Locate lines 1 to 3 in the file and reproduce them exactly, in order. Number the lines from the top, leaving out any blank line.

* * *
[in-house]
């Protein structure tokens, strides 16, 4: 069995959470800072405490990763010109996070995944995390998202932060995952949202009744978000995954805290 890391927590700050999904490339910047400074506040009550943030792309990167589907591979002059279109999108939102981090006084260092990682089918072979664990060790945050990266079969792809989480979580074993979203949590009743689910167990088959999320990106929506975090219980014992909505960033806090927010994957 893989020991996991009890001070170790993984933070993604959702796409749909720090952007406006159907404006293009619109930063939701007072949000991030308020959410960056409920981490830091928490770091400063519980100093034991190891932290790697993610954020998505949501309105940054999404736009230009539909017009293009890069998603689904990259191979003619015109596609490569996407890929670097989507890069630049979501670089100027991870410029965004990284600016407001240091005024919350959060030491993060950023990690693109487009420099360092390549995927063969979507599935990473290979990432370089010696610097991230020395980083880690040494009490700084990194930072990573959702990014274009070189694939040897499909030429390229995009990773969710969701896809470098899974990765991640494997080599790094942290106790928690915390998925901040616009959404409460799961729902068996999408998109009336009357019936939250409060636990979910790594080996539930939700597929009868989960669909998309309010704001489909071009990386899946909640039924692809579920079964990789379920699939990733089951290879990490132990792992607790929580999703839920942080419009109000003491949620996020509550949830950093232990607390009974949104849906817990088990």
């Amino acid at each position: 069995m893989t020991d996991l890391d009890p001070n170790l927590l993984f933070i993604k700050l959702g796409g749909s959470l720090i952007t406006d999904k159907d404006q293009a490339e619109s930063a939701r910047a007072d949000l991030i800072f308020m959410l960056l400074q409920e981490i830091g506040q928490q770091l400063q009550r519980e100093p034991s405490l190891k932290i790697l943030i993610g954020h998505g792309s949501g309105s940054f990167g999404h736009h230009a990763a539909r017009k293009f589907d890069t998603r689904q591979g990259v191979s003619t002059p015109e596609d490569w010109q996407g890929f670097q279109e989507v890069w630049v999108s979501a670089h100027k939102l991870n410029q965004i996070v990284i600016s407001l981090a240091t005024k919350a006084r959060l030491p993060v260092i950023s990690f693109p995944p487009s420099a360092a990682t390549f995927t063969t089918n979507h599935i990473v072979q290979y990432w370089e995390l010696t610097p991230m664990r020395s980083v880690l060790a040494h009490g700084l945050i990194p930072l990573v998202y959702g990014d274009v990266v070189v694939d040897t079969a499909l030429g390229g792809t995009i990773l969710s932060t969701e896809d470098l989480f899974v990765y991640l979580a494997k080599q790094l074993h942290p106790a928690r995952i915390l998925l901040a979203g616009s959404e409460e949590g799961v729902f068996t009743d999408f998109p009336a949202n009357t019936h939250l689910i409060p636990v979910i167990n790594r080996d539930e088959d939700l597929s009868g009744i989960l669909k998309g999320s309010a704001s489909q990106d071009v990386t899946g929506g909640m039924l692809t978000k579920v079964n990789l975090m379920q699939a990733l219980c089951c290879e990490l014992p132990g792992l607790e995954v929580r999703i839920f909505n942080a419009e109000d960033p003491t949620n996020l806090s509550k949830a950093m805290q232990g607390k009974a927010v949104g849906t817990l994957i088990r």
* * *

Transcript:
[in-house]
């Protein structure tokens, strides 16, 4: 069995959470800072405490990763010109996070995944995390998202932060995952949202009744978000995954805290 890391927590700050999904490339910047400074506040009550943030792309990167589907591979002059279109999108939102981090006084260092990682089918072979664990060790945050990266079969792809989480979580074993979203949590009743689910167990088959999320990106929506975090219980014992909505960033806090927010994957 893989020991996991009890001070170790993984933070993604959702796409749909720090952007406006159907404006293009619109930063939701007072949000991030308020959410960056409920981490830091928490770091400063519980100093034991190891932290790697993610954020998505949501309105940054999404736009230009539909017009293009890069998603689904990259191979003619015109596609490569996407890929670097989507890069630049979501670089100027991870410029965004990284600016407001240091005024919350959060030491993060950023990690693109487009420099360092390549995927063969979507599935990473290979990432370089010696610097991230020395980083880690040494009490700084990194930072990573959702990014274009070189694939040897499909030429390229995009990773969710969701896809470098899974990765991640494997080599790094942290106790928690915390998925901040616009959404409460799961729902068996999408998109009336009357019936939250409060636990979910790594080996539930939700597929009868989960669909998309309010704001489909071009990386899946909640039924692809579920079964990789379920699939990733089951290879990490132990792992607790929580999703839920942080419009109000003491949620996020509550949830950093232990607390009974949104849906817990088990």
């Amino acid at each position: 069995m893989t020991d996991l890391d009890p001070n170790l927590l993984f933070i993604k700050l959702g796409g749909s959470l720090i952007t406006d999904k159907d404006q293009a490339e619109s930063a939701r910047a007072d949000l991030i800072f308020m959410l960056l400074q409920e981490i830091g506040q928490q770091l400063q009550r519980e100093p034991s405490l190891k932290i790697l943030i993610g954020h998505g792309s949501g309105s940054f990167g999404h736009h230009a990763a539909r017009k293009f589907d890069t998603r689904q591979g990259v191979s003619t002059p015109e596609d490569w010109q996407g890929f670097q279109e989507v890069w630049v999108s979501a670089h100027k939102l991870n410029q965004i996070v990284i600016s407001l981090a240091t005024k919350a006084r959060l030491p993060v260092i950023s990690f693109p995944p487009s420099a360092a990682t390549f995927t063969t089918n979507h599935i990473v072979q290979y990432w370089e995390l010696t610097p991230m664990r020395s980083v880690l060790a040494h009490g700084l945050i990194p930072l990573v998202y959702g990014d274009v990266v070189v694939d040897t079969a499909l030429g390229g792809t995009i990773l969710s932060t969701e896809d470098l989480f899974v990765y991640l979580a494997k080599q790094l074993h942290p106790a928690r995952i915390l998925l901040a979203g616009s959404e409460e949590g799961v729902f068996t009743d999408f998109p009336a949202n009357t019936h939250l689910i409060p636990v979910i167990n790594r080996d539930e088959d939700l597929s009868g009744i989960l669909k998309g999320s309010a704001s489909q990106d071009v990386t899946g929506g909640m039924l692809t978000k579920v079964n990789l975090m379920q699939a990733l219980c089951c290879e990490l014992p132990g792992l607790e995954v929580r999703i839920f909505n942080a419009e109000d960033p003491t949620n996020l806090s509550k949830a950093m805290q232990g607390k009974a927010v949104g849906t817990l994957i088990r």